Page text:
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Jaundice Screening Could Have Prevented Child’s Brain Damage

baby reaching for father's fingerA mother of a five-year-old boy with a rare condition known as kernicterus says that her son’s disability could have been prevented with a simple infant jaundice screening shortly after birth.

The child spent the month of January hospitalized with painful muscle spasms, like “having charlie horses literally from head to toe,” as his mother describes them. He has never learned to walk, talk, or sit up on his own. His intellectual abilities are intact, however, leaving him with a sound mind trapped inside his body.

Only when the boy was four and a half years old did his mother discover a diagnosis for her son’s condition: kernicterus. She also learned that the condition would likely have been preventable through a simple screening of her son’s bilirubin levels shortly after birth.

Infant jaundice screening and treatment available

Jaundice occurs when bilirubin levels build up in a baby’s blood. While in the uterus, bilirubin is removed by the mother’s liver; however, a newborn baby’s own liver may not be fully developed enough immediately after birth to process bilirubin. 60% of all newborns have some form of jaundice, though some experience more severe cases than others. The most obvious signs of jaundice are yellowing skin and a yellowing of the whites of the eyes.

Screening is often done frequently in the first few days of life to make sure that bilirubin levels do not build up too much. Bilirubin levels can be highest when a baby is 3-5 days old, often when babies have already come home from the hospital.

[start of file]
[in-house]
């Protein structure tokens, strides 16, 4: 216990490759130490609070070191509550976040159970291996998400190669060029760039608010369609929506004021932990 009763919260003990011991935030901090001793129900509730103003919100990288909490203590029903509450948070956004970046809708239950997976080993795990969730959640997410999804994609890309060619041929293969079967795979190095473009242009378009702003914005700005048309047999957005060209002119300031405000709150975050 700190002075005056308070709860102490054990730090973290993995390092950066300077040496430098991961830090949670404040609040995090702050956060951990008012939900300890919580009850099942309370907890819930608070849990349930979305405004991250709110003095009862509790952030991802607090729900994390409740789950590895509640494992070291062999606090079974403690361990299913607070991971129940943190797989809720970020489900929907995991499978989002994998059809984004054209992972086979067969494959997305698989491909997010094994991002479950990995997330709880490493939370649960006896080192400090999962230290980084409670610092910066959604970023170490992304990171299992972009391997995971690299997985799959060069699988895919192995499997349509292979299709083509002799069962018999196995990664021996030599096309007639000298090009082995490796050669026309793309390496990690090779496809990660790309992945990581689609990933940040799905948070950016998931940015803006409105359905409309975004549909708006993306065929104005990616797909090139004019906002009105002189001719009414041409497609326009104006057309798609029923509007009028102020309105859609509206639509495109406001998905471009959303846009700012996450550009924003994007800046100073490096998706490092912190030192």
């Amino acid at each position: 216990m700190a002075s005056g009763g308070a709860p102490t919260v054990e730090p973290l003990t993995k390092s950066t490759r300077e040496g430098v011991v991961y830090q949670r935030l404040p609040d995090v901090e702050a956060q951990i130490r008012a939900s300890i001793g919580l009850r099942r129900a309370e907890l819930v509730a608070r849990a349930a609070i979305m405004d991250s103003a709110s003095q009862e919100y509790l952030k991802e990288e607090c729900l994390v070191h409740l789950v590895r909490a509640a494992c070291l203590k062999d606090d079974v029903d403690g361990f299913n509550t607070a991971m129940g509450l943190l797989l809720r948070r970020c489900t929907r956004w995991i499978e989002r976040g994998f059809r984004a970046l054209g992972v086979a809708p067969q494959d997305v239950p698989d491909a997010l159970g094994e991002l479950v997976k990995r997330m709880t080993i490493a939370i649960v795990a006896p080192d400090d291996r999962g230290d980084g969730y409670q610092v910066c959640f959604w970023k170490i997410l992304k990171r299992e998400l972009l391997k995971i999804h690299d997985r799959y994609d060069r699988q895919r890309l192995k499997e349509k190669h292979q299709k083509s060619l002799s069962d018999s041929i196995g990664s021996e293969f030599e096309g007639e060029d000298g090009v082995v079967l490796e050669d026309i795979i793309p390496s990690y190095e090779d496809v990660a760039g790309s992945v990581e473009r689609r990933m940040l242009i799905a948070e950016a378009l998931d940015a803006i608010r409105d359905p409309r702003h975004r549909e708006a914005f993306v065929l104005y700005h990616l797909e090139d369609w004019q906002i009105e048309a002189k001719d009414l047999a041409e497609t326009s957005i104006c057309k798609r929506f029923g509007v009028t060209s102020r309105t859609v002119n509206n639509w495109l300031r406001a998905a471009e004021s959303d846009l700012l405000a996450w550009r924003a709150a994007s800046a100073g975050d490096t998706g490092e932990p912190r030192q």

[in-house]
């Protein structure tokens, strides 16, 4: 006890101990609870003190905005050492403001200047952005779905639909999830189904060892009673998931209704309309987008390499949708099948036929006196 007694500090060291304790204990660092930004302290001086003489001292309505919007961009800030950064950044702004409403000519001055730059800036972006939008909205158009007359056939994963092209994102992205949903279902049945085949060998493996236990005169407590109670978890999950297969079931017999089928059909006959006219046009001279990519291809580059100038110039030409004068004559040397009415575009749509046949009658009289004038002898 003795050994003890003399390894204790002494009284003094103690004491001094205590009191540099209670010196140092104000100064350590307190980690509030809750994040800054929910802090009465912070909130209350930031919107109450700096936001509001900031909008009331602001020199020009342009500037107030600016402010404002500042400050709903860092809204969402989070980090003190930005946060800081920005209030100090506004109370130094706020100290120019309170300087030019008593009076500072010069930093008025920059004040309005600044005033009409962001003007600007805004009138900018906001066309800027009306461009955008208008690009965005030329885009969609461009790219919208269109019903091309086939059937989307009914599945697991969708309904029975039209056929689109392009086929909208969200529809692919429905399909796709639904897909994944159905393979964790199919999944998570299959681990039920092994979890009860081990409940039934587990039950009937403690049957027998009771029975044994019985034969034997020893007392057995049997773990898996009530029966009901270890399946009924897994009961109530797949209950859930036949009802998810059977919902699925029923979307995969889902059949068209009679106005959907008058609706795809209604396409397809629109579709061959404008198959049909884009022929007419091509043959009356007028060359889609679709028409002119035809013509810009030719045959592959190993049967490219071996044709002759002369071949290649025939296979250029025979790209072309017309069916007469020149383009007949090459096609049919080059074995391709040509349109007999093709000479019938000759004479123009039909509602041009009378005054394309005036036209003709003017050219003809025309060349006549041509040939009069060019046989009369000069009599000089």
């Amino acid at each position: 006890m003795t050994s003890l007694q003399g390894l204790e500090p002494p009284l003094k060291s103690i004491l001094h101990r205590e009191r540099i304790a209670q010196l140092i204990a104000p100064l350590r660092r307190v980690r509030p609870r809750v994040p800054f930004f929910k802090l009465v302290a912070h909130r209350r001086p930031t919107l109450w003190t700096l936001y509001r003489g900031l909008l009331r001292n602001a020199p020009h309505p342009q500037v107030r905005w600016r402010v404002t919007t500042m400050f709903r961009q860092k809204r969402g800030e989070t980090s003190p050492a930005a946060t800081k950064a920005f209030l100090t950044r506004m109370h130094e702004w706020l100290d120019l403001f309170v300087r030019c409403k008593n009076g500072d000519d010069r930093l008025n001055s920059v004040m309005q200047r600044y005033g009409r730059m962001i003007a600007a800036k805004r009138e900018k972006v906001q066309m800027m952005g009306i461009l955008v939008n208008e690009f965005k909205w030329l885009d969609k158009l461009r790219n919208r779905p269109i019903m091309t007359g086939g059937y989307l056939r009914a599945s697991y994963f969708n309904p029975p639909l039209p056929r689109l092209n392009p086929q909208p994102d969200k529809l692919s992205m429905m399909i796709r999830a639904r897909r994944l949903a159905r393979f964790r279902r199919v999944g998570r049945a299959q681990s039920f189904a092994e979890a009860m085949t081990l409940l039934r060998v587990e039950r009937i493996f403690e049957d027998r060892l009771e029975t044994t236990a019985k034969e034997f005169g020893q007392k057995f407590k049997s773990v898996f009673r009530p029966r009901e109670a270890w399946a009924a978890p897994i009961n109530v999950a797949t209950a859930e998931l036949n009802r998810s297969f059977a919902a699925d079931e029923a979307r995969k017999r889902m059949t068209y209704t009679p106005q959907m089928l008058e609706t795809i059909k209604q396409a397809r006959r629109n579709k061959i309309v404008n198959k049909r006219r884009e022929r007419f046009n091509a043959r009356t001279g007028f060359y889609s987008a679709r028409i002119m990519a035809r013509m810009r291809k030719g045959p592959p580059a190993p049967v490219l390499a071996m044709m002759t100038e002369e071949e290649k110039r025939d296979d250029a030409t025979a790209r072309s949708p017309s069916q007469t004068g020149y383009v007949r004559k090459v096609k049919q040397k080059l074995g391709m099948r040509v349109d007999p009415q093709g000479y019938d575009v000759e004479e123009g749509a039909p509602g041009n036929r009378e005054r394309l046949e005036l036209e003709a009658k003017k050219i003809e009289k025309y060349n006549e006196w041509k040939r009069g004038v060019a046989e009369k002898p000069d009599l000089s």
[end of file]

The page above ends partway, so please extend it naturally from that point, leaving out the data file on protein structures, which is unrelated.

Warning signs to look for include: very yellow or orange skin, extreme sleeping difficulties, eating difficulties, fussiness, or insufficient wet or dirty diapers. Babies with these signs should be seen by a doctor on the same day. Babies who are crying without respite or in a high pitched squeal, who arch their backs, have stiff or floppy body posture, or who have a strange pattern of eye movements should be seen immediately.

The mother reports that her son had a high pitched cry and was extremely lethargic just days after he was born. Babies whose bilirubin levels are found to be too high are treated with light therapy in order to prevent kernicterus. However, the child’s bilirubin levels were never tested and, consequently, he did not receive treatment for jaundice and ended up suffering brain damage that left his body in its current compromised state.

Kernicterus caused by extreme jaundice

Dr. Steve Shapiro diagnosed the child with kernicterus when he was hospitalized at Children’s Mercy Hospital in Kansas City. He notes that most hospitals in Kansas City, MO screen for high bilirubin levels routinely. However, the practice is not universal and no such testing was done on the child. Dr. Shapiro stated “I completely support universal bilirubin screening of all newborns.”

The mother says she found it “devastating” to learn that her son’s condition was completely preventable through a simple and inexpensive test. “Kernicterus is still happening, and it’s 100 percent preventable,” she said, arguing that bilirubin testing for infants should be mandated by law.

  1. Fox 4c, Mother Says Simple Jaundice Screening Could Have Saved Son from Disability

  2. CDC, Facts about Jaundice and Kernicterus